Image courtesy of Renate Dodell via Flickr: https://www.flickr.com/photos/dorena-wm/
Image courtesy of Renate Dodell via Flickr: https://www.flickr.com/photos/dorena-wm/

In starting new engagements or meeting co-workers and team mates for the first time, one of the first interactions I seek is deep listening to two simple questions:

What do you feel?
What do you need?

These two basic questions contain so much potential for discovery: there is nothing so fundamentally human than our feelings and desires. And, as my experiences have taught me, these are two of the most often neglected (even discouraged) aspects of humanity in our places of work.

I plan to speak more about listening and behavior in future updates, but this short post is intended to highlight a third aspect of our conversations with people: sometimes, in the absence of action, so much emerges if only to be heard.

During this period of unemployment, I’ve been overcome with the burden of our dysfunctional-yet-accepted hiring process(es). Certainly a topic for future discussion, but in this context, I am feeling frustrated, misunderstood, and desperately need feedback. I have plenty to languish over, but the most helpful experience lately was the act of a valued, trusted friend and colleague that took time to simply listen to me.

While we spoke, I felt that he was not listening to his inner monologue, forming judgement, or drifting off to a topic more satisfying to his subconscious. I felt heard and, given the turmoil surrounding my feelings and needs, that realization was enough to help me take another step forward and feel a moment of relief.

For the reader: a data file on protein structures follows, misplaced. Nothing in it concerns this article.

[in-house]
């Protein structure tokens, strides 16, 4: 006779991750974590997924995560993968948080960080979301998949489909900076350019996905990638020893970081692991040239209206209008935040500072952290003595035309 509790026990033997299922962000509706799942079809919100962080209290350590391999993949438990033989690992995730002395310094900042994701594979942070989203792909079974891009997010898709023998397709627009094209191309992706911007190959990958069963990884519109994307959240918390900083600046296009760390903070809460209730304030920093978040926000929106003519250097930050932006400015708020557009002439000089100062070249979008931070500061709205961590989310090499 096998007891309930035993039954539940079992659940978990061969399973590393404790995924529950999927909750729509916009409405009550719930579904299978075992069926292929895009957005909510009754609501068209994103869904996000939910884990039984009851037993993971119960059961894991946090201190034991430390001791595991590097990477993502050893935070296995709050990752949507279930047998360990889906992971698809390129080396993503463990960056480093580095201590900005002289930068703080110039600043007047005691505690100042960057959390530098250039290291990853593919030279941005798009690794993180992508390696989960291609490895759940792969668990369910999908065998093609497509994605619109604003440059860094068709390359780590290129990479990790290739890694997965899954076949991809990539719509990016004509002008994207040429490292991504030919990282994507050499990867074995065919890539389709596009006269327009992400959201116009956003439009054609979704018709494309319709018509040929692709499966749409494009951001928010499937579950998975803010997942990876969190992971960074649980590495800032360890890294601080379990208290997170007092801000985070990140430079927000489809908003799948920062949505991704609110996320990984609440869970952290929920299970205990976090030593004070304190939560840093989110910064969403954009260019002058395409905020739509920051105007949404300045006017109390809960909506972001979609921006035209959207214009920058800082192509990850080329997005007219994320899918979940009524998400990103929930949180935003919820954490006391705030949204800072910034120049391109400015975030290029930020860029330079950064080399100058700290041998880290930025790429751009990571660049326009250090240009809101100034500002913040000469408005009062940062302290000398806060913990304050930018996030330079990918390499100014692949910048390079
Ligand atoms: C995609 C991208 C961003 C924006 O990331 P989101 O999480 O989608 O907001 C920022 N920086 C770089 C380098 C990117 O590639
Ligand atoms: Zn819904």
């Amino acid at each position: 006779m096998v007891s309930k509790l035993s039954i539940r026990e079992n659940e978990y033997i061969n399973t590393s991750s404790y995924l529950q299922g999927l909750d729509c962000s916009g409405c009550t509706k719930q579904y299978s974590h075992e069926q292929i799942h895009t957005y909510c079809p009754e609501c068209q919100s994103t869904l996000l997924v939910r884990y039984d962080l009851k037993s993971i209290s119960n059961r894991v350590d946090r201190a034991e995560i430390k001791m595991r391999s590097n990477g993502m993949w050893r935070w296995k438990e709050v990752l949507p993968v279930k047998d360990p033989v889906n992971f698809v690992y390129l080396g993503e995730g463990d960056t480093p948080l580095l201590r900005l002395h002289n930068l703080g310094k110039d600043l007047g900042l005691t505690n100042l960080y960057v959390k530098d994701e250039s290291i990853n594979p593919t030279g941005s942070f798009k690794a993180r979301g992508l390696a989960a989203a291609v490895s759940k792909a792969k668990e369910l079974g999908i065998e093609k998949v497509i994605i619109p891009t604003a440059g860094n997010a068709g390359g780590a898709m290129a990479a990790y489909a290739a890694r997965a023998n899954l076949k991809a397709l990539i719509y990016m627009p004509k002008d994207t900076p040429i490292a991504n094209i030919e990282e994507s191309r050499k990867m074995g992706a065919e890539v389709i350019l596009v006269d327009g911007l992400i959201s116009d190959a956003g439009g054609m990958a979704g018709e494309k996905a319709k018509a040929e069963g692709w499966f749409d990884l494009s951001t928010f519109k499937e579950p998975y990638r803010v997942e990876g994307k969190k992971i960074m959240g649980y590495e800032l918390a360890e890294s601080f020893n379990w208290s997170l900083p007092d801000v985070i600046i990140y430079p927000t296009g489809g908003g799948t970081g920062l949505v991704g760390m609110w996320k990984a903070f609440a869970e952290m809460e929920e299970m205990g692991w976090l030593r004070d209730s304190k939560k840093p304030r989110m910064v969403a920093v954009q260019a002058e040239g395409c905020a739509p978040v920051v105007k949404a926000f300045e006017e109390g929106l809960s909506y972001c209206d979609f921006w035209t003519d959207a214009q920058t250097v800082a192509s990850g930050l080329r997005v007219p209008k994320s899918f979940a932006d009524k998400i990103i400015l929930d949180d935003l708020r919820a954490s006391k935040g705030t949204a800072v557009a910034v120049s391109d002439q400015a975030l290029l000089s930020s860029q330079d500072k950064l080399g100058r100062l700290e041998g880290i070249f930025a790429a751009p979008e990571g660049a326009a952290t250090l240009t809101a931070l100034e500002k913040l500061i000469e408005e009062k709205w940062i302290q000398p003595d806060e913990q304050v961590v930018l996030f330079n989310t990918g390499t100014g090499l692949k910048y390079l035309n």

This is presence and it is often forced, superficial, or outright missing in our conversations. Presence requires deep listening, empathy, and safety – things that require authenticity.

I provide my authentic presence to people I work with as a natural, intuitive response. After all, it’s a key principle to successful team building, thus there exists intrinsic motivation for me to do so. But here was a friend who did the same without any incentive or value to gain, other than just being present with me.

I’ve realized I am not present enough with my network of friends, colleagues, and people who inspire me. I’m sure they are feeling things and experiencing needs, too. What might happen if I make myself available, if only to be present and allow them to be heard?

My hypothesis is that increasing my authentic presence with them will lead to better relationships, increased discovery of knowledge, and even new opportunities to collaborate. Therefore, I will be trying an experiment where I reach out to people I value at least once each month – to check-in on their feelings and needs, to create a space to be heard.

Let’s see what happens next…!

Advertisements